LAPD Info Posted by 'Anonymous' Hackers in Response to Occupy L.A. Raid
Not everyone's buying L.A. Mayor Antonio Villaraigosa and LAPD Chief Charlie Beck's glowing review of police performance during last week's raid of Occupy L.A.
A hacker group under Twitter handle @CabinCr3w just published the personal information of about two dozen LAPD officers on Tumblr. The crew has been badgering various police departments across America for what many suspect to have been an orchestrated joint crackdown on Occupy Wall Street.
... or, the attack on BART for censoring cellular communication between officer-involved-shooting protesters.
That would make them part of superstar hacker group Anonymous, whose offshoot LulzSec likewise published the personal information (including cell numbers) of a handful of Arizona law enforcement earlier this year. That hit was a statement against racial profiling and harsh immigration policing.
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The LAPD, on the other hand, have come under fire for their treatment of the nearly 300 protesters they detained and jailed in the wee hours of December 1.
"It all comes from those [LAPD] actions, and how the protesters are now being treated like criminals for practicing a fundamental right," the hacker tells KPCC.
LAPD Commander Andy Smith admits to the Los Angeles Times that "It's a creepy thing to do, but what they did doesn't appear to be against the law." Still, the first incarnation of the leak, reportedly posted December 5, has been removed from Sticky Paste, and the owner of that site denies taking it down.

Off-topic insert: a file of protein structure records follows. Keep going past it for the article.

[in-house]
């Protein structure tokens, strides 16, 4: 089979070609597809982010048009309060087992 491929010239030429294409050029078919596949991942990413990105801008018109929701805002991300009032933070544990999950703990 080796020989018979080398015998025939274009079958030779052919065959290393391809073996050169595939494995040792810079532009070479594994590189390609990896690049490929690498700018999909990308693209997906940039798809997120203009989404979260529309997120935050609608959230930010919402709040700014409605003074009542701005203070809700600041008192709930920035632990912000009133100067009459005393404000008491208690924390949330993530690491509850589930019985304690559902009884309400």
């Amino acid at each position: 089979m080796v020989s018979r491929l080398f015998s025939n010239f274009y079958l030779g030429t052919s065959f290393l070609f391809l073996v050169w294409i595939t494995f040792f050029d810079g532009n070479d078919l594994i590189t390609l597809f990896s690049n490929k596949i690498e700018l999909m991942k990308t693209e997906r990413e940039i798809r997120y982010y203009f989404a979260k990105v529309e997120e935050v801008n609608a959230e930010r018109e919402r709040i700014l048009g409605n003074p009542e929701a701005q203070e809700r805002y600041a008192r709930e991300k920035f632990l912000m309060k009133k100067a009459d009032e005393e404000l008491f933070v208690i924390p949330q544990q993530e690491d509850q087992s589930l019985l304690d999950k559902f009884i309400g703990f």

(A list of every LAPD command staffer's email, however, is still up on Sticky Paste.)
As of yesterday morning, police were "investigating who may be behind the site," the Times reported. To that, the hacker group snapped, "Funny that @LAPD is "looking" for who posted their info... not like we hid that we did it. Y U NO EXPECT US?"
The original Sticky Paste leak listed some names of officers' family members, including children. However, the Tumblr sequel censors itself in this regard, saying, "we will not release family names."
Another strange factor: Some of the officers listed have been retired for years, and had nothing to do with the raid.
Update, 9:30 a.m.: This is getting good. The hacker group has begun bickering with LAPD homicide detective Sal LaBarbera, who launched a "cops on Twitter" debate this fall when he Tweeted a photo of a dead body, along with some casual commentary.
Motormouth: "I do not think it was responsible of you to post a crime scene photo, think with your head not with your badge. #ASSHOLE."
LaBarbera: "Strong words,real lack of knowledge on ur part."
Motormouth: "lack of brains on your part."
LaBarbera: "To all my followers. God bless you. Please get in the spirit and check out tweets by @MotormouthNews Potty mouth"
Motormouth: "strange cause how can one sit and chat with bacon? plus, i will probably just send you pizza..."
LaBarbera: "going to Work now u know job, employment, contributing to society. Man up. N call anytime."
Motormouth: "violating peoples right? police brutality? yeah good job, you know employment, taking away from society."
Motormouth: "Hey Everyone go check out @LAMurderCop hes a pig armed with a computer, lets show him how to use one. #Anonymous #CabinCr3w #Antisec"
It should be said that all through the midnight raid, LaBarbera and a few of his buddies on the force (namely, Paul Vernon) were ridiculing and making fun of the arrested protesters on Twitter. We would know; we were completely glued to the conversation. Cop humor -- somehow even more fascinating in 140 characters or less!
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